Iraq in Crisis

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Yesterday, Iraq was hit with another wave of bombings as sectarian strife continues to dramatically increase following the withdrawal of U.S. forces. At least 70 Shiites were killed, presumably by Al-Qaeda in Iraq. Across the Middle East, tension and bloodshed between the region’s various communities is increasing, prompting Turkey to warn of a new Cold War.

Three of the explosions took place in Sadr City, the Shiite stronghold in Baghdad of Moqatada al-Sadr. Another two explosions happened in Kadhimiyah district and near Nasiriyah, targeting Shiites celebrating the holiday of Arbaeen by traveling to Karbala. On December 22, 60 Iraqis were killed in terrorist attacks in Baghdad.

The attacks come as the Shiite Prime Minister, Nouri al-Maliki, is locked in an intense political struggle with his Sunni rivals. Al-Maliki issued an arrest warrant for Vice President Tariq al-Hashimi, accusing him of being involved in terrorism. He also called for the sacking of Deputy Prime Minister Saleh el-Mutlaq, another Sunni, after he accused al-Maliki of acting like a dictator worse than Saddam Hussein. Al-Hashimi is now avoiding arrest in Iraqi Kurdistan.

The al-Iraqiya bloc, led by secular Shiite Iyad Allawi, is allied with the Sunnis and is boycotting parliament. Al-Maliki is threatening to replace its representatives in the parliament. Some of al-Maliki’s opponents are calling for his replacement. Moqtada al-Sadr’s bloc, which supports al-Maliki, wants parliament to be dissolved and new elections to be held.

One concern is that Moqtada al-Sadr will make good on his threat to reassemble his Mehdi Army militia, which would prompt the Sunnis to act in a similar fashion. The Iranian-backed cleric has threatened to target any American personnel remaining in Iraq this year, including contractors. In an interesting twist, he is criticizing another militia, Asaib al-Haq (League of the Righteous), accusing it of killing Iraqis and being an Iranian puppet. The group just agreed to give up violence and pursue its aims solely through political means.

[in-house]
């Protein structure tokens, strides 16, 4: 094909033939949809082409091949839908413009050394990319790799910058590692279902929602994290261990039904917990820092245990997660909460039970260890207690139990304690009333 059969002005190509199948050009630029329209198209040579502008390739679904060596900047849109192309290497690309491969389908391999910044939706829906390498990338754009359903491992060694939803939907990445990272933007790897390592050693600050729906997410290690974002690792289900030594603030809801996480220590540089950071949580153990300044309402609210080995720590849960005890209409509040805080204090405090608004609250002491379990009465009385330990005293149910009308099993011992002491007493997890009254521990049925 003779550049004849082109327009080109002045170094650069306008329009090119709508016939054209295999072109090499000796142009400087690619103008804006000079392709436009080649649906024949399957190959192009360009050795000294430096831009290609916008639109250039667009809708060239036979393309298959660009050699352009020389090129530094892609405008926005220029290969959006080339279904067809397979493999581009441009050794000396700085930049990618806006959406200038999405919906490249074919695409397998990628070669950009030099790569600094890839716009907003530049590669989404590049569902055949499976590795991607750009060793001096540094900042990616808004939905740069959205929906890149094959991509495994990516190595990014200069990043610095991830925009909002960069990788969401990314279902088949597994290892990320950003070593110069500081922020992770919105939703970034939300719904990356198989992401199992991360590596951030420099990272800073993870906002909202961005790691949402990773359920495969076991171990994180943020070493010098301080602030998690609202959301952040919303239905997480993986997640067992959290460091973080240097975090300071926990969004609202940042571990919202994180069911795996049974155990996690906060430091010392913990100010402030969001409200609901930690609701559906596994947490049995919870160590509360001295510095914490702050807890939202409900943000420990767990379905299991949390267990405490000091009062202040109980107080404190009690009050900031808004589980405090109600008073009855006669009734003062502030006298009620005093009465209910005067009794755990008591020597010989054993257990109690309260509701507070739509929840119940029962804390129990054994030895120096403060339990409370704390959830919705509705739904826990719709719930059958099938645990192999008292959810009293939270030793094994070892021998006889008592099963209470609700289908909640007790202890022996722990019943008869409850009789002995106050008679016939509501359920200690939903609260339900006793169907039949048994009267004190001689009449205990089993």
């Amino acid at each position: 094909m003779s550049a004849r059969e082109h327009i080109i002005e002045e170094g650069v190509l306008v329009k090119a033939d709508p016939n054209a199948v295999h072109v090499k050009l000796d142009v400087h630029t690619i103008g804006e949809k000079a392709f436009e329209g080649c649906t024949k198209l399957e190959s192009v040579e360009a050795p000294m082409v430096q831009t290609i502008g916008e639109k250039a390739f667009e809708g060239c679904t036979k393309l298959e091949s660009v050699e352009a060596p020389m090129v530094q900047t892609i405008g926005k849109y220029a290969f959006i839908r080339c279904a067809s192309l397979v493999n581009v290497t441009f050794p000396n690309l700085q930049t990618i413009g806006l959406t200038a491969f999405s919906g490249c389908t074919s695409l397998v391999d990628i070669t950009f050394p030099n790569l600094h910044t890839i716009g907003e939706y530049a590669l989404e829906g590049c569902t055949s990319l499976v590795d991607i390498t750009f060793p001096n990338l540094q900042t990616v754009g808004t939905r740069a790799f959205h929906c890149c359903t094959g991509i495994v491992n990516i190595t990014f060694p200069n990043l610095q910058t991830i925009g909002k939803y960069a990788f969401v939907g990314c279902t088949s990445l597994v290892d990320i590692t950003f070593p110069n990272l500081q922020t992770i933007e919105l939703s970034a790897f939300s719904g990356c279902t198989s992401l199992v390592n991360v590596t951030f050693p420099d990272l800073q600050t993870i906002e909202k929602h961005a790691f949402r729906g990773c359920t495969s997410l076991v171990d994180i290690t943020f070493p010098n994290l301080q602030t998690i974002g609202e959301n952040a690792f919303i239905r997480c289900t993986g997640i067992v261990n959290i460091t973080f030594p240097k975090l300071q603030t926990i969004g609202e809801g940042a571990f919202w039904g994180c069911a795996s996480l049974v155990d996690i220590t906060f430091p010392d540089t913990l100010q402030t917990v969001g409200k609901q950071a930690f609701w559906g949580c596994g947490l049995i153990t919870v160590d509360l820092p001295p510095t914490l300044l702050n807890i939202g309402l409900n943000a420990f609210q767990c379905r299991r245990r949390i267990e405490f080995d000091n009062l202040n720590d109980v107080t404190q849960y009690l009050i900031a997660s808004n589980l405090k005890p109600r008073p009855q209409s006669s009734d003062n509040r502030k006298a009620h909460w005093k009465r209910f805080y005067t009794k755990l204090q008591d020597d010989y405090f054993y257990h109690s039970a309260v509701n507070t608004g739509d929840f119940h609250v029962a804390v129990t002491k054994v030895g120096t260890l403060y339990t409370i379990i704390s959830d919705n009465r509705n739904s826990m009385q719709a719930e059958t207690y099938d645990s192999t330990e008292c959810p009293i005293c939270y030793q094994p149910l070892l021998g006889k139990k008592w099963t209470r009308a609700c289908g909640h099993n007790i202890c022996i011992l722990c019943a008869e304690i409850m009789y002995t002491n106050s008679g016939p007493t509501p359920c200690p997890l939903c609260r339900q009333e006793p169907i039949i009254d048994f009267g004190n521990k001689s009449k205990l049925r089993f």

Sectarian tension is increasing in Syria at the same as it is in Iraq. The Bashar Assad regime draws its top officials from the Allawite minority, generally estimated to be about 13% of the entire population. This minority is sticking by the regime, likely fearing that it will be massacred if it falls. The Christian minority, about 10% of the population, is doing the same. The failure of the Allawites to turn on the regime is enraging the rest of the population that supports the revolution. An opposition figure named Mamoun al-Homsi angrily stated on December 20, “If the Allawites do not renounce Bashar Assad, we will turn Syria into their graveyard.”

The city of Homs is experiencing tremendous sectarian violence. Last month, 36 bodies were found dumped along the border of the Sunni and Allawite areas of the city. Some of them were decapitated and appeared to have been tortured. Opposition activists are reporting a cycle of murders and kidnappings. On December 20, five Iranian “engineers and technicians” were kidnapped in Homs, as were two more the following day. It is widely reported that the Iranian Revolutionary Guards are playing a direct role on the ground in fighting the uprising.

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  • Amused

    Now there's the Iraq we all know and love ! A perfect example of the "religion of peace " in all it's unrestrained glory .Will someone please tell me the difference between Saddam slaughtering Shia and Kurds and today , Sunni and Shia Iraqis slaughtering each other . This is what muslims do best ….so let'em have at it .

  • Amused

    This is what " democracy " means to a muslim nation , you get to make a "constitution " legalizing sectarian slaughter .

  • Gareth

    Please seal our borders tight. Please.

    We should monitor immigration from these countries and kick out any politician who tries to hide the numbers.

    • joy52


  • ObamaYoMoma

    This was always the predictable and inevitable outcome even before Bush like an incompetent loon completely blinded by PC multiculturalism made the unhinged decision to occupy Iraq and Afghanistan to pursue exceedingly counterproductive and silly fantasy based nation-building missions that were founded on false PC multicultural myths and fantasies.

    Indeed, when Reagan was President, our policy with respect to the jihad between Iraq and Iran was to attempt to ensure it lasted as long as possible. Then in 2000 GWB gets elected, and he not only abandons Reagan's “Peace Through Strength” defense policy, he adapts Powell's insane “You Break It, You Own It” defense policy.